Frequently Asked Questions about Military legal residence

What is the difference between "residence" and "legal residence"?
"Residence" simply refers to a place you own, rent, lease, etc. For example, you may own a house in New Jersey, lease a condominium in
Texas, and rent an apartment in California. Each one of these places is a "residence," and you may have more than one. "Legal
residence" (also known as "domicile") refers to the state which you call "home." This is the state where you file income tax (if that state
has an income tax) and is the state where you intend to return after you get out of the military. You may only have one domicile.

How does that differ from your home of record?
Your home of record is the city and state of the Military Entrance Processing Station (MEPS) where you
signed your military accession papers. Normally, your home of record never changes.

Is it true that military members do not have to change their domicile every time they move?
Yes. The Service members’ Civil Relief Act allows you to maintain your domicile while you are in the military.
Therefore, if you were a Louisiana resident when you entered the military, you are considered a Louisiana
resident until you get out of the military or you intentionally change your domicile.

Can active duty members change their domicile to any state they wish?
No. Changing your domicile requires that you be physically present in that state and have an intent to return to that state. You cannot be
"just passing through," en route to your next permanent assignment, or visiting there for the summer.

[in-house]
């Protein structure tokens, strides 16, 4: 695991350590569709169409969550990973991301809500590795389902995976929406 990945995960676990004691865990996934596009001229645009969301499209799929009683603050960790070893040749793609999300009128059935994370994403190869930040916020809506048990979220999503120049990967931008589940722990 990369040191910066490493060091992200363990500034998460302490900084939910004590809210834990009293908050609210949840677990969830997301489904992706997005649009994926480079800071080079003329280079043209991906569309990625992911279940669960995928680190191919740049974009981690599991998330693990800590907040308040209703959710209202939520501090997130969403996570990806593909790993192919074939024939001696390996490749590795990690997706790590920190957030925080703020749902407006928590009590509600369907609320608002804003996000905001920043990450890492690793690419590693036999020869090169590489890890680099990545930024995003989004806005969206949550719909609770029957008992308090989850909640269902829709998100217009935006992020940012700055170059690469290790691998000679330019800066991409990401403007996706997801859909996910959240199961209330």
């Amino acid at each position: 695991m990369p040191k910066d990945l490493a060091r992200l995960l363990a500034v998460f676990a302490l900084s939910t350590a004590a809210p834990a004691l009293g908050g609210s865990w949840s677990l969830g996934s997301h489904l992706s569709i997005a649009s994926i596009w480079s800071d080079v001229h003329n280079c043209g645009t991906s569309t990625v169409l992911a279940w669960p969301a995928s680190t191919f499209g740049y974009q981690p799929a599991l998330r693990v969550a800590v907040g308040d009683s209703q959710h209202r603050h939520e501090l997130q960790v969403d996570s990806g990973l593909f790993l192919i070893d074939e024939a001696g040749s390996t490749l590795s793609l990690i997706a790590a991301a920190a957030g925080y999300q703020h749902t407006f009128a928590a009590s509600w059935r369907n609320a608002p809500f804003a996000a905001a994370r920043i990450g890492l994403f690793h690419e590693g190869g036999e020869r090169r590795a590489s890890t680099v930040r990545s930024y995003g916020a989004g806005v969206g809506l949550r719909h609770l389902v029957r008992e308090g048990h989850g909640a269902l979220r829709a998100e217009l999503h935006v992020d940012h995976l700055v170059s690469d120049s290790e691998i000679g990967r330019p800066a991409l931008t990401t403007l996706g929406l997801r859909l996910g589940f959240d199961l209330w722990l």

Is there any advantage to active duty members changing their domicile?
There may be certain advantages. For example, military income is exempt from state tax in certain states. Some states (like Oregon)
have no state income tax at all. Also, some states consider your drivers' license to be "good" as long as you are on active duty, even if
your license has expired.

How do active duty members go about changing their domicile?
First, you must meet the following four criteria: (1) You must be living in the state which you intend to claim as your new domicile;
(2) You must intend to make a permanent home in that state; (3) You must intend to abandon your previous domicile; and (4) You must
be physically present in the new state at the time you intend to change your domicile. The following is a non-exhaustive list of things you
can do that will indicate an intent to make a permanent home in that state:

1. Getting a drivers' license from the new state;
2. Registering your car(s) in the new state;
3. Purchasing a residence in the new state;
4. Notifying the state of your previous domicile of the change in your state of domicle;
5. Registering to vote in the new state;
6. Executing a new last will and testament indicating your new domicile;
7. Paying state and local income taxes, if applicable;
8. Filling out a DD Form 2058 and submit it to your local Finance Office.

What is a DD Form 2058 and what is it used for?
The DD Form 2058, State of Legal Residence Certificate, can be found in the Finance Office and is used by the Defense Finance and
Accounting Service (DFAS) to indicate that you have changed your domicile for military pay purposes.

How long does it take before military pay reflects a change in domicile?
That depends on when you turn in your DD Form 2058 to the Finance Office. As a rule of thumb, if you turn in your DD Form 2058
before the first of the month, it will be reflected in your pay the 15th of that month. If you turn in your DD Form 2058 before the 15th, it will
be reflected in your pay the first of the following month. If you turn in a DD Form 2058 and the change is not reflected after a month,
contact your local Finance Office.
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should not be taken as legal advice always consult an attorney before making any legal decisions
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